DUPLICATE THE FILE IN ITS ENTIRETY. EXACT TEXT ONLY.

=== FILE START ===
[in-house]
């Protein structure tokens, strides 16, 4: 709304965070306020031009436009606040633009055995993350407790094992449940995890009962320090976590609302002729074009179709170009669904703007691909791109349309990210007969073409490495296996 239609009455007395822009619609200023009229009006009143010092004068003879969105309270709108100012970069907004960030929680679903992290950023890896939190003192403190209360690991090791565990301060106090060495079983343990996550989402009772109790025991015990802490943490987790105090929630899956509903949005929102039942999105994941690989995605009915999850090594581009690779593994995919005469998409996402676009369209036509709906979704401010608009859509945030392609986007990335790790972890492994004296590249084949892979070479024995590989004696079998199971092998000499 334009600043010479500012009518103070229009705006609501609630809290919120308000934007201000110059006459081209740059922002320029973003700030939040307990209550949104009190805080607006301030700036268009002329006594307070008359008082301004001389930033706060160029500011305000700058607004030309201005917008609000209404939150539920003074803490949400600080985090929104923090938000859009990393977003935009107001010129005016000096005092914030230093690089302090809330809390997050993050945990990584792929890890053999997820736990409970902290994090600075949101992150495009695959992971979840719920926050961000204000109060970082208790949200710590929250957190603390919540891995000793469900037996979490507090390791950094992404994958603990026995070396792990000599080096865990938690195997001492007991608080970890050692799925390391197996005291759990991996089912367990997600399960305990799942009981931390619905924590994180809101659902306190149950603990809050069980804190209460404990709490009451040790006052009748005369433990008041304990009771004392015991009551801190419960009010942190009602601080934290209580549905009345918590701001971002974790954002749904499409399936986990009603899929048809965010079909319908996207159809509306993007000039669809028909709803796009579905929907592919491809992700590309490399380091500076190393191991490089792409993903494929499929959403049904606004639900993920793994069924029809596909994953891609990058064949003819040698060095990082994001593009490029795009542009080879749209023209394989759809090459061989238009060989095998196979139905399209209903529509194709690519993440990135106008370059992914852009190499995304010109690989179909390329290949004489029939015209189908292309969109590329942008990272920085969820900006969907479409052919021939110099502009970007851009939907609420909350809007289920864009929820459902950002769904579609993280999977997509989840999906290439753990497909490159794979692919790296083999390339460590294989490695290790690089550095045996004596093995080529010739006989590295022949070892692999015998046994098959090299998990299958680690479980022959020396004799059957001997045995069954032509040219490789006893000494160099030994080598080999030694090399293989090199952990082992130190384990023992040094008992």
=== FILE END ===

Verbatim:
[in-house]
């Protein structure tokens, strides 16, 4: 709304965070306020031009436009606040633009055995993350407790094992449940995890009962320090976590609302002729074009179709170009669904703007691909791109349309990210007969073409490495296996 239609009455007395822009619609200023009229009006009143010092004068003879969105309270709108100012970069907004960030929680679903992290950023890896939190003192403190209360690991090791565990301060106090060495079983343990996550989402009772109790025991015990802490943490987790105090929630899956509903949005929102039942999105994941690989995605009915999850090594581009690779593994995919005469998409996402676009369209036509709906979704401010608009859509945030392609986007990335790790972890492994004296590249084949892979070479024995590989004696079998199971092998000499 334009600043010479500012009518103070229009705006609501609630809290919120308000934007201000110059006459081209740059922002320029973003700030939040307990209550949104009190805080607006301030700036268009002329006594307070008359008082301004001389930033706060160029500011305000700058607004030309201005917008609000209404939150539920003074803490949400600080985090929104923090938000859009990393977003935009107001010129005016000096005092914030230093690089302090809330809390997050993050945990990584792929890890053999997820736990409970902290994090600075949101992150495009695959992971979840719920926050961000204000109060970082208790949200710590929250957190603390919540891995000793469900037996979490507090390791950094992404994958603990026995070396792990000599080096865990938690195997001492007991608080970890050692799925390391197996005291759990991996089912367990997600399960305990799942009981931390619905924590994180809101659902306190149950603990809050069980804190209460404990709490009451040790006052009748005369433990008041304990009771004392015991009551801190419960009010942190009602601080934290209580549905009345918590701001971002974790954002749904499409399936986990009603899929048809965010079909319908996207159809509306993007000039669809028909709803796009579905929907592919491809992700590309490399380091500076190393191991490089792409993903494929499929959403049904606004639900993920793994069924029809596909994953891609990058064949003819040698060095990082994001593009490029795009542009080879749209023209394989759809090459061989238009060989095998196979139905399209209903529509194709690519993440990135106008370059992914852009190499995304010109690989179909390329290949004489029939015209189908292309969109590329942008990272920085969820900006969907479409052919021939110099502009970007851009939907609420909350809007289920864009929820459902950002769904579609993280999977997509989840999906290439753990497909490159794979692919790296083999390339460590294989490695290790690089550095045996004596093995080529010739006989590295022949070892692999015998046994098959090299998990299958680690479980022959020396004799059957001997045995069954032509040219490789006893000494160099030994080598080999030694090399293989090199952990082992130190384990023992040094008992």